I bet we all have a stack of corporate gifts somewhere, likely in a closet or in the basement. Oddly sized duffle bags, post-its, LOTS of water bottles, maybe some hats, pens, t-shirts – all emblazoned with a corporate logo. These are the thanks you get for being a loyal client or attending an event. Such gifts are handed out at the door and you take them automatically. Who would turn down a gift? That’s just silly. Free stuff is good.
Or is it?
If you’re trying to carefully consume and bring into your house only item s that are truly useful, this time of year is tough. Gifts and food and excessive spending abound (ho ho ho!). If you’ve ever turned down a corporate gift, you’ve probably discovered that it doesn’t go over well. Not only are people shocked that you’re turning away something free, but they’re often offended. Why don’t you want a shirt with my company name on it? (It’s ugly.) What’s wrong with my water bottle? (I have too many already.) These days when someone hands me the company gift, I usually feel a twinge of anxiety. How do I politely decline? How do I keep my mouth shut about not wanting another water bottle made in China? How do I not make a face that gives away my feelings about the ugly shirt?
So when Anne at Arciform handed me a company gift recently (they give T-giving gifts), I was concerned. She is my friend. I really hate being a turd to friends (it’s much easier with strangers). And then I saw the gift. Major coolness was coming my way.
First, Arciform commissioned pottery from a local artist’s studio, Meadow Design (discussed in a previous post). These lovely little glasses (for G&Ts, your toothbrush, both?) are useful, handmade, and support a local artist. Inside the cup was a selection of Steve Smith tea, always welcome, and one additional surprise. Arciform has been working at the Chinese Gardens, so their clients also received tickets to the February 20th New Year’s ceremony. Nifty. In all my years in PDX, I’ve never gone to the damn Chinese Gardens. Ridiculous, right? Now I’ll go.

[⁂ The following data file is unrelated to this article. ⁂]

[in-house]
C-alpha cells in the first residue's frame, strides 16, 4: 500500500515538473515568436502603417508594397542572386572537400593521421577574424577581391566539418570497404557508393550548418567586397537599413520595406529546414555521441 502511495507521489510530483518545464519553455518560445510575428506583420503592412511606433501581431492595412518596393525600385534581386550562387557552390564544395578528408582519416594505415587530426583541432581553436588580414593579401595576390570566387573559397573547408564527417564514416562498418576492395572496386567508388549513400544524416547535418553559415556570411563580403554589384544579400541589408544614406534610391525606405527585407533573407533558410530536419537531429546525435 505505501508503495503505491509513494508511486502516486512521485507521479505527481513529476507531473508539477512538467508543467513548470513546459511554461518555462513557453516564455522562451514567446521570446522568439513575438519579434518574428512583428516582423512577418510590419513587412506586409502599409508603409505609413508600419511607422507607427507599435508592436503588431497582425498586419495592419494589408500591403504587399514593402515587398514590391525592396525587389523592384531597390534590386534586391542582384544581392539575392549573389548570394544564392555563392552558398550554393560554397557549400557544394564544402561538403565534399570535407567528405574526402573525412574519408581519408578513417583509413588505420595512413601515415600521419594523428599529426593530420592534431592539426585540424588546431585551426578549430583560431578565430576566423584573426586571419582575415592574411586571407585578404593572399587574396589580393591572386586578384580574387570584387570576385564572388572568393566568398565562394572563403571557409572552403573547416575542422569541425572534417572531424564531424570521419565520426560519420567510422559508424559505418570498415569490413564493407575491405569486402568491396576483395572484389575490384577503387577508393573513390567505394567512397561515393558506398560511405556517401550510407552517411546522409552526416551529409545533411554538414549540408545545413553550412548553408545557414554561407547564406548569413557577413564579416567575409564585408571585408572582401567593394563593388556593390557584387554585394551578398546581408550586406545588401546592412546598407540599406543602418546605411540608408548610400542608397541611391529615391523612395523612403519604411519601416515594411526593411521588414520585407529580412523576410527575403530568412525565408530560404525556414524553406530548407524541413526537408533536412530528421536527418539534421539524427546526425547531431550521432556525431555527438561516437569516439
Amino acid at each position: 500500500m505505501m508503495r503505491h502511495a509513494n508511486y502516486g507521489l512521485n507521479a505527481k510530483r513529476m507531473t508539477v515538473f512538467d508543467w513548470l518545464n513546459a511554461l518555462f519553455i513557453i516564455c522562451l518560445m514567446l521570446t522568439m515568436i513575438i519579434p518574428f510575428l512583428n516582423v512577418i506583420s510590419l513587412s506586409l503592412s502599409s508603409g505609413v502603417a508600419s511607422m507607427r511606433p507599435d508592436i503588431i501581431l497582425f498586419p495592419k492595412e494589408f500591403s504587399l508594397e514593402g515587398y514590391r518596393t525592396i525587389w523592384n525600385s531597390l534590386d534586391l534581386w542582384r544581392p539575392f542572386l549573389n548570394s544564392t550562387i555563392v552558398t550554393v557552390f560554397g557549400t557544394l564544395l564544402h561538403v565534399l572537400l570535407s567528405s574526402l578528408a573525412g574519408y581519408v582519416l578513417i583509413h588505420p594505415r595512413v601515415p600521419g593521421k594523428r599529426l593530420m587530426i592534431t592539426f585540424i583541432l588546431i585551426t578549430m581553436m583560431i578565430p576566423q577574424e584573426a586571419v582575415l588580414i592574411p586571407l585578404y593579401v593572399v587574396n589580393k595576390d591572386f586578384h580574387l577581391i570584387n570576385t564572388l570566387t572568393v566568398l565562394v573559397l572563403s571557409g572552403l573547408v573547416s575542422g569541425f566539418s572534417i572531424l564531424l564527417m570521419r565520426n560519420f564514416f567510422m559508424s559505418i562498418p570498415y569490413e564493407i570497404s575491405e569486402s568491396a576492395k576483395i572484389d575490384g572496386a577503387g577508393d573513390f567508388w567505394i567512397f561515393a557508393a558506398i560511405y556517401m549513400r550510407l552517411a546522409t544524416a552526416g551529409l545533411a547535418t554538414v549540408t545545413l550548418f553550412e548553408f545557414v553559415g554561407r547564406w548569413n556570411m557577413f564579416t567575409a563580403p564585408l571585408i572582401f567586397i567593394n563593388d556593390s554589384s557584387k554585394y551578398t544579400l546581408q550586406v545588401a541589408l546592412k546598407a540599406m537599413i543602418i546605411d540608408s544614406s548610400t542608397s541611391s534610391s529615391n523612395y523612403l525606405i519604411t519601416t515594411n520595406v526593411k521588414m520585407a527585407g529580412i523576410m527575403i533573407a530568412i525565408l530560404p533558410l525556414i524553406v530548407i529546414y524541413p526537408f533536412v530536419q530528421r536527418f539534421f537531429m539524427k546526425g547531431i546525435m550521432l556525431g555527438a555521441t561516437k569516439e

Arciform managed to combine local art and experience in one small re-usable bag. No plastic wrapper needed! But, what’s your company giving clients for the holidays? It might be too late to stop the water bottle production this year, but let’s get focused for 2016, shall we?
1. Try the old standby: donations. I had a client years ago who contributed to and delivered Meals on Wheels during the holidays instead of giving a gift. Lovely. 2. Check out the wares at Looptworks in Portland, a closed-loop manufacturing company that uses leftover industrial stock to make goods people actually want – and keep trash out of the landfill. 3. Experiences: tickets to the art museum, local gardens, fun events. Share whatever it is you love about your town with your clients.
Remember, if it’s got your name on it, scrap the idea. If it’s made somewhere other than your own town, ditto. If it’s not unique, forget it! If you have to wrap it in plastic, it’s a bad idea. Feeding the hungry is better than any of those options, so give it a try. Trust me – your clients won’t be pining for the water bottle.